May 14, 2012
Crystalinks has two files referencing ancient art. The first deals with petroglyphs and rock art depicting aliens and other interesting characters. The second file has to do with ancient cave paintings with similar themes.
The latest discovery might be the earliest evidence of Wall Art or Graffiti found in Europe. After having laughs about what could be labeled "early porn", a male friend, who has traveled throughout Europe, told me that depictions of human genitalia are often found on ancient stone walls and ceilings, denoting a brothel. I guess prostitution is the oldest profession.
Female sex organs the focus of oldest known cave art MSNBC - May 14, 2012
Multiple engraved and painted images of female sexual organs, animals and geometric figures discovered in southern France are believed to be the first known wall art. Radiocarbon dating of the engravings, described in the latest Proceedings of the National Academy of Sciences, reveals that the art was created 37,000 years ago. This makes them slightly older than the world's earliest known cave art, found in Chauvet Cave, southeastern France.
Female Genitalia Carvings Are Europe's Oldest Rock Art Live Science - May 14, 2012
The oldest rock art ever found in Europe reveals an interest in the female form - and the type of decor that the first Europeans preferred for their living spaces. The new discovery, uncovered at a site called Abri Castanet in France, consists mainly of circular carvings most likely meant to represent the vulva. The carvings were etched into the ceiling of a now-collapsed rock shelter about 37,000 years ago. The artists who created this ceiling decor were the first humans in Europe, a group called the Aurignicians. Arriving from Africa, they would replace the Neanderthals in Eurasia.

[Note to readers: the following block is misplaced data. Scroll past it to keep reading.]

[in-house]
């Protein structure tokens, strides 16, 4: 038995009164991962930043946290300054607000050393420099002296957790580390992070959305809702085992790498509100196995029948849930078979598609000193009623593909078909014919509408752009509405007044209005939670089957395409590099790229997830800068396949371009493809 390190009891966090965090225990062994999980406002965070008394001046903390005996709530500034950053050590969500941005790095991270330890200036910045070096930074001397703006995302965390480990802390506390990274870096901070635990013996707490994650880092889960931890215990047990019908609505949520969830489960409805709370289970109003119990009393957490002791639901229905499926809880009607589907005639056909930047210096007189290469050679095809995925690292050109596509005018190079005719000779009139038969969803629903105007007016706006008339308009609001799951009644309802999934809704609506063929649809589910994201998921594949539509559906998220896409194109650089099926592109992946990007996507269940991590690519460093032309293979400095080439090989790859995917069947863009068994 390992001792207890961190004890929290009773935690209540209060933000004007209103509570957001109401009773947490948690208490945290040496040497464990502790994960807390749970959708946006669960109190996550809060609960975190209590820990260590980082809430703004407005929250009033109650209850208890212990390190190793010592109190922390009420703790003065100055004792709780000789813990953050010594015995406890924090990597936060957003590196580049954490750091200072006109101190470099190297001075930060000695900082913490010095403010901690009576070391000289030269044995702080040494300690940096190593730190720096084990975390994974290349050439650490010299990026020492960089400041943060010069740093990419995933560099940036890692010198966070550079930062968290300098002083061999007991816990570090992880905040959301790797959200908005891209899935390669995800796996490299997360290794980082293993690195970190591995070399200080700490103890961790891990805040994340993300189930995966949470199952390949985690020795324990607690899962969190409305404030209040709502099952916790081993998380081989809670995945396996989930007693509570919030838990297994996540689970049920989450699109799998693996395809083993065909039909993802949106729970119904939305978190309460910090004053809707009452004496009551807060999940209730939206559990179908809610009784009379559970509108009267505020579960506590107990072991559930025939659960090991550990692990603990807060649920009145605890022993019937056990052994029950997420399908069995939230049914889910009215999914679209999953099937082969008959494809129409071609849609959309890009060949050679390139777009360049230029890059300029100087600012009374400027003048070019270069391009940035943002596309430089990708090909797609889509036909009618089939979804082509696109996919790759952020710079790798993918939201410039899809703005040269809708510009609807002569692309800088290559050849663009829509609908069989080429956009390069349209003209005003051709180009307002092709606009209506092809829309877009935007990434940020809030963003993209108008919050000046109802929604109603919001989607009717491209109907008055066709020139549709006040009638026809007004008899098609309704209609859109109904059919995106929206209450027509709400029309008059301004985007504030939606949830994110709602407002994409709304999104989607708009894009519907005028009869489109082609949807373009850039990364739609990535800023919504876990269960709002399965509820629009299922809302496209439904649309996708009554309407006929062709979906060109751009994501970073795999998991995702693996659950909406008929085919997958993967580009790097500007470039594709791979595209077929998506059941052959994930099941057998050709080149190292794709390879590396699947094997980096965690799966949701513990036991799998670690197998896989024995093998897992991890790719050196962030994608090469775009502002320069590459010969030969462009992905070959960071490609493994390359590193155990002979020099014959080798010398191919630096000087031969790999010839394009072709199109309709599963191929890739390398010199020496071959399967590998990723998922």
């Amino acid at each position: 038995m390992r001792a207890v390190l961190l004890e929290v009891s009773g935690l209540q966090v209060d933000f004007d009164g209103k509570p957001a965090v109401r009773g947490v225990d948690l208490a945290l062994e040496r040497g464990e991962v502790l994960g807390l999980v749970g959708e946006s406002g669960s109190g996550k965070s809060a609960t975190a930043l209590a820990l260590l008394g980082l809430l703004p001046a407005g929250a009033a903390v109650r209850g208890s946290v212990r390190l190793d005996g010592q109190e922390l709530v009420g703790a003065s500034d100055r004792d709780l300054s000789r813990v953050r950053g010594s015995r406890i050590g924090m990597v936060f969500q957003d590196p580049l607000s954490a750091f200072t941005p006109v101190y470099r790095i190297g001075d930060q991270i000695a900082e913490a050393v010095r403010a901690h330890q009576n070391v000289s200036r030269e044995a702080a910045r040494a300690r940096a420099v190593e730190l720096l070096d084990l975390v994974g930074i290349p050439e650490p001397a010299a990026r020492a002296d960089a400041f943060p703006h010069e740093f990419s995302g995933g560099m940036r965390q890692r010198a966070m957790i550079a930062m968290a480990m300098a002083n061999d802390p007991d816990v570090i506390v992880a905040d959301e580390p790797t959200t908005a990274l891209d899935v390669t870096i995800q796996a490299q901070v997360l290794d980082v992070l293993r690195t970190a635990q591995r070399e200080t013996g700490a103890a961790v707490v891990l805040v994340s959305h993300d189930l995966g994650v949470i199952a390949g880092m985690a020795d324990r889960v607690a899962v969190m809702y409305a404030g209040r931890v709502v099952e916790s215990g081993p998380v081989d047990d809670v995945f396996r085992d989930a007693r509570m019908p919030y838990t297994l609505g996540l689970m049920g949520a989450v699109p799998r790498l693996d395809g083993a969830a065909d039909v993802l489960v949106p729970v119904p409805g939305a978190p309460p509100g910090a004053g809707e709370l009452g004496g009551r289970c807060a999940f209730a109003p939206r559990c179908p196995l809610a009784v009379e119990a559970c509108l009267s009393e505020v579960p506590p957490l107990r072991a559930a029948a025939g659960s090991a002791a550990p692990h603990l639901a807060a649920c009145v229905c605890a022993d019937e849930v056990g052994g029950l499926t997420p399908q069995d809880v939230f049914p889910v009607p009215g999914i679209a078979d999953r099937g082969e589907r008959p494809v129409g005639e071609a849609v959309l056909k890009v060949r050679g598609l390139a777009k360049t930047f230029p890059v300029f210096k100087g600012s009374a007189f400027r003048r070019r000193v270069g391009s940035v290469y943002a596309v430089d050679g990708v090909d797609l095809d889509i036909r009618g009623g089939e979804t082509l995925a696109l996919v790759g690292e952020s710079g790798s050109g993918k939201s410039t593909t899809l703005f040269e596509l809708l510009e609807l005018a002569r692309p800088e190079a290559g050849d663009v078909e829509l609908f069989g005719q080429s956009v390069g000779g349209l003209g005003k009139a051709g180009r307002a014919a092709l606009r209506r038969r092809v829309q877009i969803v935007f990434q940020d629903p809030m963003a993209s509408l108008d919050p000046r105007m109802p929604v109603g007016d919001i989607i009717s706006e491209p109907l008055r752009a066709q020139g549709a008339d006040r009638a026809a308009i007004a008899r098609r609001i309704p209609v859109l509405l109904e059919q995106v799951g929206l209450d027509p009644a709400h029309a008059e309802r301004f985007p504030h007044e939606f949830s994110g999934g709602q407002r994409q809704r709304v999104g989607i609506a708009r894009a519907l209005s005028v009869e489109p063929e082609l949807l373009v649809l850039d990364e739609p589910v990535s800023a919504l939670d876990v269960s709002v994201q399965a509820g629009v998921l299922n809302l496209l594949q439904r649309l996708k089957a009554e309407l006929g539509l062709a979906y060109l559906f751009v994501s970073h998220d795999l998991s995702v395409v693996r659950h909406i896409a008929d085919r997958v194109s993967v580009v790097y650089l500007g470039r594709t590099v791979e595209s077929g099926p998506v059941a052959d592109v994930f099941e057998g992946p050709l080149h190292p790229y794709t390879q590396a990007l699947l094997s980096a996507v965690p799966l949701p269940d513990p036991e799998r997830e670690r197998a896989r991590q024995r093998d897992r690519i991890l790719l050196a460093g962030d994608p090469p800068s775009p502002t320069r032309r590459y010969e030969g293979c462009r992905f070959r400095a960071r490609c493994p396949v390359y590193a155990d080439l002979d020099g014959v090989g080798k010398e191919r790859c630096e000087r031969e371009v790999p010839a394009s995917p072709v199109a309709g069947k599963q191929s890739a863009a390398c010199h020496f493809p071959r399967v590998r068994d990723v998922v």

Anthropologists Discover Earliest Form of Wall Art Science Daily - May 14, 2012
Anthropologists working in southern France have determined that a 1.5 metric ton block of engraved limestone constitutes the earliest evidence of wall art. Their research, reported in the most recent edition of the Proceedings of the National Academy of Sciences, shows the piece to be approximately 37,000 years old and offers rich evidence of the role art played in the daily lives of Early Aurignacian humans. The research team, composed of more than a dozen scientists from American and European universities and research institutions, has been excavating at the site of the discovery -- Abri Castanet -- for the past 15 years. Abri Castanet and its sister site Abri Blanchard have long been recognized as being among the oldest sites in Eurasia bearing artifacts of human symbolism. Hundreds of personal ornaments have been discovered, including pierced animal teeth, pierced shells, ivory and soapstone beads, engravings, and paintings on limestone slabs.
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